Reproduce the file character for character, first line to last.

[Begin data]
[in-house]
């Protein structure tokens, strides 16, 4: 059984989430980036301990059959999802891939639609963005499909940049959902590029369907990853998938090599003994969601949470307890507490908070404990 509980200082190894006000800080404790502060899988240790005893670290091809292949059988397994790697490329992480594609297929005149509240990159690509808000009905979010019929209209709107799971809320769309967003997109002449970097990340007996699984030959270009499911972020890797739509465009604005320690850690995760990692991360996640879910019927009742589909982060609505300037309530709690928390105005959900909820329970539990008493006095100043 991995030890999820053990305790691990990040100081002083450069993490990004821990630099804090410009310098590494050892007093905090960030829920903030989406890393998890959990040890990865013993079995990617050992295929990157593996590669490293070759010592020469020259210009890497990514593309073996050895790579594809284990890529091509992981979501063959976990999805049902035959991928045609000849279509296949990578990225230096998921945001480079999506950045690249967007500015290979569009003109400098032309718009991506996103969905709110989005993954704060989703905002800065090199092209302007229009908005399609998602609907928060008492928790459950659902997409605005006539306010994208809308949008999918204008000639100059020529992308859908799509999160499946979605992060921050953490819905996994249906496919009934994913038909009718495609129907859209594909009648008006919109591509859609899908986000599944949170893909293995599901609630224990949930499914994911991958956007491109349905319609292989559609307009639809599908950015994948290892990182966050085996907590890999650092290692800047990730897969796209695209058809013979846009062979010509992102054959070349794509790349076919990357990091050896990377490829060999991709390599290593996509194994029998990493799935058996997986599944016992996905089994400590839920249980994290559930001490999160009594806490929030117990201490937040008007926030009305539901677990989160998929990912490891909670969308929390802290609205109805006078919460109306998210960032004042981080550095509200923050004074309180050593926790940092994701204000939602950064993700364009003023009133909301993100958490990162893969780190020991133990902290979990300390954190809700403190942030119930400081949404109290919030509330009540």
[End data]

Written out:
[in-house]
């Protein structure tokens, strides 16, 4: 059984989430980036301990059959999802891939639609963005499909940049959902590029369907990853998938090599003994969601949470307890507490908070404990 509980200082190894006000800080404790502060899988240790005893670290091809292949059988397994790697490329992480594609297929005149509240990159690509808000009905979010019929209209709107799971809320769309967003997109002449970097990340007996699984030959270009499911972020890797739509465009604005320690850690995760990692991360996640879910019927009742589909982060609505300037309530709690928390105005959900909820329970539990008493006095100043 991995030890999820053990305790691990990040100081002083450069993490990004821990630099804090410009310098590494050892007093905090960030829920903030989406890393998890959990040890990865013993079995990617050992295929990157593996590669490293070759010592020469020259210009890497990514593309073996050895790579594809284990890529091509992981979501063959976990999805049902035959991928045609000849279509296949990578990225230096998921945001480079999506950045690249967007500015290979569009003109400098032309718009991506996103969905709110989005993954704060989703905002800065090199092209302007229009908005399609998602609907928060008492928790459950659902997409605005006539306010994208809308949008999918204008000639100059020529992308859908799509999160499946979605992060921050953490819905996994249906496919009934994913038909009718495609129907859209594909009648008006919109591509859609899908986000599944949170893909293995599901609630224990949930499914994911991958956007491109349905319609292989559609307009639809599908950015994948290892990182966050085996907590890999650092290692800047990730897969796209695209058809013979846009062979010509992102054959070349794509790349076919990357990091050896990377490829060999991709390599290593996509194994029998990493799935058996997986599944016992996905089994400590839920249980994290559930001490999160009594806490929030117990201490937040008007926030009305539901677990989160998929990912490891909670969308929390802290609205109805006078919460109306998210960032004042981080550095509200923050004074309180050593926790940092994701204000939602950064993700364009003023009133909301993100958490990162893969780190020991133990902290979990300390954190809700403190942030119930400081949404109290919030509330009540």